Both these paintings demonstrate a kind of color organization which is simple enough to describe but which is frequently surprising in its effect. In each instance Poons works up from the ground color through colored lozenges of closely related values which gradually in crease in their intensity as they multiply and repeat themselves until a pure (often complementry) contrast appears. This development from lesser to greater contrast (or vice versa) is carried out in multiple runs in each picture. In Bo Jangel Poons works from the blue field color in one sequence which moves from mauves through purples to reds and oranges, and in a second which moves up through greens to bright yellows. In Brown Sound he works from a brown field to yellows moving through deep red-purples and shades of orange, and also from several values of green to yellow. These multiple runs of color intermingle as they weave through the various clusters of lozenges that form Poons’s semi-figurative constellations. Only when they have reached their greatest intensities do individual runs of color break up the general flow of color in the image.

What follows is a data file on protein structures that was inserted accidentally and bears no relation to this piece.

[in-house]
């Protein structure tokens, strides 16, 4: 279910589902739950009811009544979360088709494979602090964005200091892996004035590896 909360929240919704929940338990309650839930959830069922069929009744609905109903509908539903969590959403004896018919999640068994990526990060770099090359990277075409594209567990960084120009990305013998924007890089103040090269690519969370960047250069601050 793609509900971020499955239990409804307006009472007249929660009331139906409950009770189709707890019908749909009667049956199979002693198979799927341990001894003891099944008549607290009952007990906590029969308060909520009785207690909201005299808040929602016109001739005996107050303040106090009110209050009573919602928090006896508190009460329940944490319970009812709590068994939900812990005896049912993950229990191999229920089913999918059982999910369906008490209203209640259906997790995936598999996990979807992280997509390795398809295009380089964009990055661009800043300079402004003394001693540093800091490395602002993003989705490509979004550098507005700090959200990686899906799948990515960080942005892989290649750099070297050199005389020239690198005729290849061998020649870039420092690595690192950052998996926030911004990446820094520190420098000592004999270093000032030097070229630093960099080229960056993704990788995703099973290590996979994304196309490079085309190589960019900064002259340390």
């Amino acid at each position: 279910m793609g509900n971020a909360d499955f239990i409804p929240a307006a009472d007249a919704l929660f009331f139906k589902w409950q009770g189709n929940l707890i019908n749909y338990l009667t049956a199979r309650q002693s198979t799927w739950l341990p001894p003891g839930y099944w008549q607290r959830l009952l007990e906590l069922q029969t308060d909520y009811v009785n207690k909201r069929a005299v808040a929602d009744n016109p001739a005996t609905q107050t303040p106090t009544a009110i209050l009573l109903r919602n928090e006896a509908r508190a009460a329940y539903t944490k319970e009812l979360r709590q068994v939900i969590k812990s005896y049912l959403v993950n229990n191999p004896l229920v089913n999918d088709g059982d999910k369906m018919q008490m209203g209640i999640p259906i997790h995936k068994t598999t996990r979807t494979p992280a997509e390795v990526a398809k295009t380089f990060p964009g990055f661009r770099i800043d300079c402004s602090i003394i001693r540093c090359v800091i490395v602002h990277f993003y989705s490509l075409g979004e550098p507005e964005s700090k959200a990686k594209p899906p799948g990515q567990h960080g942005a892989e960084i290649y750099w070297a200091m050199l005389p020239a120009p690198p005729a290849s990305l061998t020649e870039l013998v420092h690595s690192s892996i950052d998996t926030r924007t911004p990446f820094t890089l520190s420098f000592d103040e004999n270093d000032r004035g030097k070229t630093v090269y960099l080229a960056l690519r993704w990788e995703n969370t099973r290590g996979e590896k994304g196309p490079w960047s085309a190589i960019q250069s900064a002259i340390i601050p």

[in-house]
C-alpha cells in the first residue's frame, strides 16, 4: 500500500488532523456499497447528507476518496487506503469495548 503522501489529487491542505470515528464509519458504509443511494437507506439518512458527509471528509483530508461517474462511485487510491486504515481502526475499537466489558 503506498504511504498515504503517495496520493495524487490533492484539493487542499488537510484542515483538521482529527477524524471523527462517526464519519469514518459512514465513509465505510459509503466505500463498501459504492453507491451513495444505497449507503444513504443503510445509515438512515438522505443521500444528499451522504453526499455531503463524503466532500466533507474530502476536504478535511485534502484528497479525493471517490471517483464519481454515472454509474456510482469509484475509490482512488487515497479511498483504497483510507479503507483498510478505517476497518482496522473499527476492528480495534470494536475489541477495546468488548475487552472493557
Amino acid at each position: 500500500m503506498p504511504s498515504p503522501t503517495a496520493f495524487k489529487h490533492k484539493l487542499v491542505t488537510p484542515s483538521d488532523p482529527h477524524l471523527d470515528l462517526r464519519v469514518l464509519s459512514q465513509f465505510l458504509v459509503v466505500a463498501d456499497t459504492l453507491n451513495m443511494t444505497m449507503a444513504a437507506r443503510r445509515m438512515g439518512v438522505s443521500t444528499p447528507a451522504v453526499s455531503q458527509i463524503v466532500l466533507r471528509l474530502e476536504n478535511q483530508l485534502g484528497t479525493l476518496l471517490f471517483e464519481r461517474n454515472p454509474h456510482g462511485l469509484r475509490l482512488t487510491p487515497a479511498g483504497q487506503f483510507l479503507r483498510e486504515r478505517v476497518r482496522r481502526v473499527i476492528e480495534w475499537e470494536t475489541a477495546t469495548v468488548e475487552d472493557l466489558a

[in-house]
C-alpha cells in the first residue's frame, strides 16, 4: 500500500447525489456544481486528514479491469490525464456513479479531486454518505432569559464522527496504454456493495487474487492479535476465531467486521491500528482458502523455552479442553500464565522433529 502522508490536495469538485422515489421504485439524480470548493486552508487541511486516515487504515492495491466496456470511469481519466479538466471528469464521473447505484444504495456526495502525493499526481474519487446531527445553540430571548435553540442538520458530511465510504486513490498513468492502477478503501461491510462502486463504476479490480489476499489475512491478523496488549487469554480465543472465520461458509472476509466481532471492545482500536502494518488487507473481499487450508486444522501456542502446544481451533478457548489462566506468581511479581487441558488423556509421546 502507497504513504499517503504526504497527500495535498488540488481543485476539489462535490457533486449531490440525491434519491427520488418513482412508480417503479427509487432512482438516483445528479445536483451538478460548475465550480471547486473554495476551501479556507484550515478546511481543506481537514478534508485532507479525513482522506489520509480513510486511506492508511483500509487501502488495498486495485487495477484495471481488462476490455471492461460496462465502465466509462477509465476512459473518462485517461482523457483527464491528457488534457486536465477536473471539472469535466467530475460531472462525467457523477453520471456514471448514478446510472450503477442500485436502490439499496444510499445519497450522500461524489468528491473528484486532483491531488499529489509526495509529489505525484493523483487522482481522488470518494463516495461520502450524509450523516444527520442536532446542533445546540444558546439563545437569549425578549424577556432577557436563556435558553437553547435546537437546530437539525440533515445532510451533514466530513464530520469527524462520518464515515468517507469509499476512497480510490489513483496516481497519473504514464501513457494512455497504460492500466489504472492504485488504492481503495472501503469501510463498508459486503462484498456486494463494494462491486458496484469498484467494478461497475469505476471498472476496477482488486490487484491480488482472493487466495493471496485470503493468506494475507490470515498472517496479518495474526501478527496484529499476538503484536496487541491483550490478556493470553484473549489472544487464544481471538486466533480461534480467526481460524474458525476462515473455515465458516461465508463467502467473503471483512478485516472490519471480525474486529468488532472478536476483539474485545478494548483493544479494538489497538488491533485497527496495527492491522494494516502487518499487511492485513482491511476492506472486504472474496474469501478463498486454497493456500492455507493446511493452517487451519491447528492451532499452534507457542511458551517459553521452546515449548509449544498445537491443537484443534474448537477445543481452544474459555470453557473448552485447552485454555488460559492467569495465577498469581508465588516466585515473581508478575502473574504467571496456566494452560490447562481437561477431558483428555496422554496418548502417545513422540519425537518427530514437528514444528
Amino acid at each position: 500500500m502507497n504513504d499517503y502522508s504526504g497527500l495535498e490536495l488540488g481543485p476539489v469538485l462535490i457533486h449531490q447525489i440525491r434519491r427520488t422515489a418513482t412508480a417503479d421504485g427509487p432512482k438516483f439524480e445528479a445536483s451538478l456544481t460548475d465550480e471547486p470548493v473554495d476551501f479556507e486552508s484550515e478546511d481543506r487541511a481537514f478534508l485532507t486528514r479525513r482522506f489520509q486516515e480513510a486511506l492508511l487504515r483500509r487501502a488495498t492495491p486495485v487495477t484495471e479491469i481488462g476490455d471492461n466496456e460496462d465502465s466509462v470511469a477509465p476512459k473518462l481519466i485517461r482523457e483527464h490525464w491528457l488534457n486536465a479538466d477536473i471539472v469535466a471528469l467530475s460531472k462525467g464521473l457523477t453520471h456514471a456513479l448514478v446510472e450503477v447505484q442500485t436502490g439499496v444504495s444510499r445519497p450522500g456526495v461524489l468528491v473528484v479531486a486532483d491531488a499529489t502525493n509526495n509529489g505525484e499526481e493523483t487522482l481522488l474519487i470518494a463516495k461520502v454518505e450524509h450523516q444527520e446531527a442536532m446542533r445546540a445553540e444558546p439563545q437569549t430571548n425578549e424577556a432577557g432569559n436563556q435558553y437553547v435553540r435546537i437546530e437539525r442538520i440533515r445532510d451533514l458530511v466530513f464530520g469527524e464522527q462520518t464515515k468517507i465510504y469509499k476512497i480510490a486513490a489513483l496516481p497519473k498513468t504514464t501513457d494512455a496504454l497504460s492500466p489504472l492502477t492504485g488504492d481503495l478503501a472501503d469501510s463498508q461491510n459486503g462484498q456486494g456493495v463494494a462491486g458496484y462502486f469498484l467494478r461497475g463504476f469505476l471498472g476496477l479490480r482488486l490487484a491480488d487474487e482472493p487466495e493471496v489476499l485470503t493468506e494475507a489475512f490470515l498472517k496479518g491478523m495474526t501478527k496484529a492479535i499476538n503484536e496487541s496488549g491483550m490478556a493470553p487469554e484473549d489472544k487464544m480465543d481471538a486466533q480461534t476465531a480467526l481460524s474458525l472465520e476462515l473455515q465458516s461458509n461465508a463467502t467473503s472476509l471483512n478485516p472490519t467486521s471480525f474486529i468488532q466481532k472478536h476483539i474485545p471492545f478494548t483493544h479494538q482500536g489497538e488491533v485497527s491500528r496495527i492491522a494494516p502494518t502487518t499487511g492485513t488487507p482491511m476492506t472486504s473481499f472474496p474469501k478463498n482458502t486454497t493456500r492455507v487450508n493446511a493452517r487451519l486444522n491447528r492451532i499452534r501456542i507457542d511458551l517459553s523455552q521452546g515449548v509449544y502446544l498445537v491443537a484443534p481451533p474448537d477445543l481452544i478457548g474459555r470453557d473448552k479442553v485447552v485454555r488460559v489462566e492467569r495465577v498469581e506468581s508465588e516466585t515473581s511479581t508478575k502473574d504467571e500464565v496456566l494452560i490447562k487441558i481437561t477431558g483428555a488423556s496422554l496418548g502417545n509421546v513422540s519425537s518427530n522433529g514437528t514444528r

The points of climax in the color organization are carefully distributed to different parts of both canvases so as to use the force of strong optical contrasts to prevent any part of the picture from sagging visually. Depending upon the requirements of a particular area of the picture the contrast can be suppressed slightly by an open, freely drawn lozenge, or reinforced by a solid, evenly colored one. Throughout the process of making these pictures Poons has had numerous pictorial options open for his consideration and his use. He can play off the solid or drawn character of his lozenges, their relative texture or regularity of surface. He can extend or restrict the limits of his total configuration of lozenges, and he can manipulate runs and contrasts of color.

In both of these paintings Poons’s methods approach Olitski’s in their freedom, almost randomness of procedure. But accompanying this is a certain raggedness and artificiality apparent in Poons’s deployment of so many effects. A halting process of checks and balances that reminds one of some of the more unresolved qualities of color and configuration in Gorky’s late work, emerges in place of Olitski’s freewheeling fluency and confidence.